"I believe that you love me," she said. "I believe this hand has the lines of a gentleman. Now, I will trust to you a family confidence. The troubles of this house are like a fire which there is no other way of treating than to put it out at once. My father will not be disturbed, beyond his secret pain, at the step I am to take, for he appreciates your talents and success. It is for him I shall take this step, if I take it at all, and I have yet an hour to reflect. But my mother will be resentful, and her brothers and kindred in Baltimore will express a savage rage, in the first place, at my father's losing her portion; next to that, and I hope less bitterly, they will resent my marriage to you. Exposed to their interference, I might be restrained from going to my father's assistance; they might even force me away, and break our family up, leaving father alone to encounter his miseries."

"I see," said Milburn; "you would give me the legal right to meet your mother's excited people."

"Not that merely," Vesta said; "I would put it out of her power and theirs to prevent the sacrifice I meditate making. My father's immediate dread is my mother's upbraiding—that he has risked and lost her money. It has sent her to bed already, sick and almost violent. I might as well save the poor gentleman his whole distress, if I am to save him a part."

"Brave girl!" exclaimed Meshach Milburn, in admiration. "It is true, then, that blood will tell. You intend to give your mother the money which has been lost, and silence her complaint before she makes it?"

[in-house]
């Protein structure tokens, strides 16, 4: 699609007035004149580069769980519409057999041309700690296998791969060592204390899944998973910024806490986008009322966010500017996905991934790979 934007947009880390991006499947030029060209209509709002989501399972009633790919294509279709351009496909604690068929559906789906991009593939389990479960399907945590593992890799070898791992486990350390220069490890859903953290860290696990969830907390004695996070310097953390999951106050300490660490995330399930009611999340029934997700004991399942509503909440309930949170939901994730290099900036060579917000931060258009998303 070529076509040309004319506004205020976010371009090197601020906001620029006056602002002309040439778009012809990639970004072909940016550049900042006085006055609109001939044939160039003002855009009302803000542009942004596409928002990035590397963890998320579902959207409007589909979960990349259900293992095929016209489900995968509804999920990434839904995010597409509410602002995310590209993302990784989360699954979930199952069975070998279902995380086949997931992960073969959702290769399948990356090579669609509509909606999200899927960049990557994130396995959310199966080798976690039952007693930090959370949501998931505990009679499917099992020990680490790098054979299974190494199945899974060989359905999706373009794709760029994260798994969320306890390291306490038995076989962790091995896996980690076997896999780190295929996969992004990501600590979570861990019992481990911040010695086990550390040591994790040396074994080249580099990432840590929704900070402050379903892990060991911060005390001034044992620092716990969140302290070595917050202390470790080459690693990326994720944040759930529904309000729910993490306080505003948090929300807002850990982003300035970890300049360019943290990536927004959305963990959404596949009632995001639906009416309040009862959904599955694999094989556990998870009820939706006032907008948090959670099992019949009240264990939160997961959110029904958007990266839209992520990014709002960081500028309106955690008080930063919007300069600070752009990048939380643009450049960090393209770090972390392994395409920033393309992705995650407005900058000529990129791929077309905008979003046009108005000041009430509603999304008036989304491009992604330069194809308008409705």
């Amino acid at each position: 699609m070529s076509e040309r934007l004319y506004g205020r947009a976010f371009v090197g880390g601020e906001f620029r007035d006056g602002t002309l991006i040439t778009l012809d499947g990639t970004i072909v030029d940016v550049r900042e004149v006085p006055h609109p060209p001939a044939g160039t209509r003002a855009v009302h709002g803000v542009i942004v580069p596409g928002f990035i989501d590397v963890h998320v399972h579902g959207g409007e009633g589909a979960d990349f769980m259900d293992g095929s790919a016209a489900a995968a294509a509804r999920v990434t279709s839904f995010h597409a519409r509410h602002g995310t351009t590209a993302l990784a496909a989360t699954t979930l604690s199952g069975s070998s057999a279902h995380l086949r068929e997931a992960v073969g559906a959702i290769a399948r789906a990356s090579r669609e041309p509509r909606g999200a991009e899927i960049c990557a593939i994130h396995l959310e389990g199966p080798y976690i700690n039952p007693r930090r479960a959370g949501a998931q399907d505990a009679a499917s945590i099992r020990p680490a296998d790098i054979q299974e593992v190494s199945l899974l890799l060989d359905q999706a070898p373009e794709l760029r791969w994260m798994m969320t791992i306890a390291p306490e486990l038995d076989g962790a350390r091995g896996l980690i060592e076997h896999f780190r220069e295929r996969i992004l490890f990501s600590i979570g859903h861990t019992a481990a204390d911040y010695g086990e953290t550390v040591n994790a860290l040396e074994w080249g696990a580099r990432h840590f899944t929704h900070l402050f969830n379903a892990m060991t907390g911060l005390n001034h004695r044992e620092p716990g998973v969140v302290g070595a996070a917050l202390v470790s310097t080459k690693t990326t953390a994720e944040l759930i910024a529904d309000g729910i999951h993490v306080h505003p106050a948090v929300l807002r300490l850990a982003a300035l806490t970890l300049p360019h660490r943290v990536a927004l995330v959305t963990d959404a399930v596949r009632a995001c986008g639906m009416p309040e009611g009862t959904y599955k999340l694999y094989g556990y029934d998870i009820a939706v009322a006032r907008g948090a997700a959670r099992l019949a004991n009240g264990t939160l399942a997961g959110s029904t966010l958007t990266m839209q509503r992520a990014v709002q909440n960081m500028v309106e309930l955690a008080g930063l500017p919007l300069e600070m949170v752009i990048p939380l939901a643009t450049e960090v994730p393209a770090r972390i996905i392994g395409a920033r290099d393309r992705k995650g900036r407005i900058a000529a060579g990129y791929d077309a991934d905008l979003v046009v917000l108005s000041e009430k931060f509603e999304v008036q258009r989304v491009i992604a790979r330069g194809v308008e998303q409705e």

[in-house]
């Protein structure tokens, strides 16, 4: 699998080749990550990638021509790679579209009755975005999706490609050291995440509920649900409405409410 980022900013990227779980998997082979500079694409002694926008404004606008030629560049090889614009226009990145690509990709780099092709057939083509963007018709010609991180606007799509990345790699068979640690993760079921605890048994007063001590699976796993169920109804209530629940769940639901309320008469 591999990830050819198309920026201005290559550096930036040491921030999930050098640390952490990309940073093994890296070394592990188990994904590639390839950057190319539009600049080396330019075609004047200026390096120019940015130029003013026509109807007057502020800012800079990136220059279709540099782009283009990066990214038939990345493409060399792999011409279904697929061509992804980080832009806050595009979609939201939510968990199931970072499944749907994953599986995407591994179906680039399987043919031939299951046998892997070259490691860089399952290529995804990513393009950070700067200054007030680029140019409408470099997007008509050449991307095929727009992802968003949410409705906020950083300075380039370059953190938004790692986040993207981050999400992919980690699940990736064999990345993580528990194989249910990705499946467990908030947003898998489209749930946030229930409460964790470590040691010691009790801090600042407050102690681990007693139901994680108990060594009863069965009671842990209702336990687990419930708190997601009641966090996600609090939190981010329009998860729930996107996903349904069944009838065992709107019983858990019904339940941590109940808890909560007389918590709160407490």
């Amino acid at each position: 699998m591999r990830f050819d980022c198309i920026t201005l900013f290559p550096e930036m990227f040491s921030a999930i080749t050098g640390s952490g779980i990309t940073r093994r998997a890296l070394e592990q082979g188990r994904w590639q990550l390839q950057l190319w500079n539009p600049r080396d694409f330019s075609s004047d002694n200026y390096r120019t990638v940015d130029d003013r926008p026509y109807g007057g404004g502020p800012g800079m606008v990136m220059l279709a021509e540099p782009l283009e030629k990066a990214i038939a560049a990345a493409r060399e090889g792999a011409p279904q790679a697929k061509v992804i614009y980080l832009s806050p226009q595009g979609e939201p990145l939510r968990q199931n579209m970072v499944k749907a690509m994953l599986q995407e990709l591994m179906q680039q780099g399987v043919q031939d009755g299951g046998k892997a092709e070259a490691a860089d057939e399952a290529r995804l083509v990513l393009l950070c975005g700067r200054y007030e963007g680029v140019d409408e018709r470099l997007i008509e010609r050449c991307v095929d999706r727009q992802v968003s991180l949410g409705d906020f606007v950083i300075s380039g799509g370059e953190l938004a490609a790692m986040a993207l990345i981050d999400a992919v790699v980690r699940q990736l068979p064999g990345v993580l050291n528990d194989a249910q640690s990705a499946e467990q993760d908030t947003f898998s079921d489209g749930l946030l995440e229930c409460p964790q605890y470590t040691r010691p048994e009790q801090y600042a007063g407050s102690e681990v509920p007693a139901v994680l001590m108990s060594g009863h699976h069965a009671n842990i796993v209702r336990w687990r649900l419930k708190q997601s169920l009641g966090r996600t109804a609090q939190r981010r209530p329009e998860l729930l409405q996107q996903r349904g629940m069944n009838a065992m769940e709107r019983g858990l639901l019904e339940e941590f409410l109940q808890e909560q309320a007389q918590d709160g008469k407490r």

"Just that, Mr. Milburn, and to say, 'It is my husband's gift, and a peace-offering from us all.'"

"Is it not your intention, honey," asked the creditor, "to take Mrs. Custis into your confidence before this marriage?"

She looked at him with the entreaty of one in doubt, who would be resolved. "Advise me," she said. "I want to do the best for all, and spare all bitter words, which rankle so long. Is it necessary to tell my mother?"

"No. You are a free woman. I know your age—though I shall forget it by and by." This first gleam of humor rather became his strange face. "If you tell your father, it is enough."

"I hope I am doing right," Vesta said, "and now I shall take my hour to my soul and my Saviour. Sir, do you ever pray?"

Milburn recoiled a little.

"I do not pray like you," he replied; "my prayers are dry things. I do say a little rhyme over that my mother taught me in the forest."

"Try to pray for me to do right," said Vesta, "that I may not make this sacrifice, and leave a wounded conscience. And now, sir, farewell. At nine o'clock go to our church and wait. If I resolve to come, there you will find the rector, and all the arrangements made. If I do not come, I think you will see me no more."

"Oh, beautiful spirit," exclaimed her lover, "oppress me not with that fear!"

"If another way is made plain to me," Vesta said, "I shall go that way. If my duty leads me to you again, you will be my master. Sir, though your errand here was a severe one, I thank you for your sincerity and the kind consideration you seem to have had for me so long. Farewell."

"Angel! Vesta! Honey!" Milburn cried, "may I kiss you?"

"Not now," she answered, cold as superiority, and interposing her hand.

The door stood wide open, and the slave-girl, Virgie, in it, holding the Entailed Hat. Milburn, with a shudder, took it, and covered himself, and departed.



CHAPTER X.

MASTER IN THE KITCHEN.

The kitchen had been a scene of anything but culinary peace and savor during the long visit of the owner of the hat.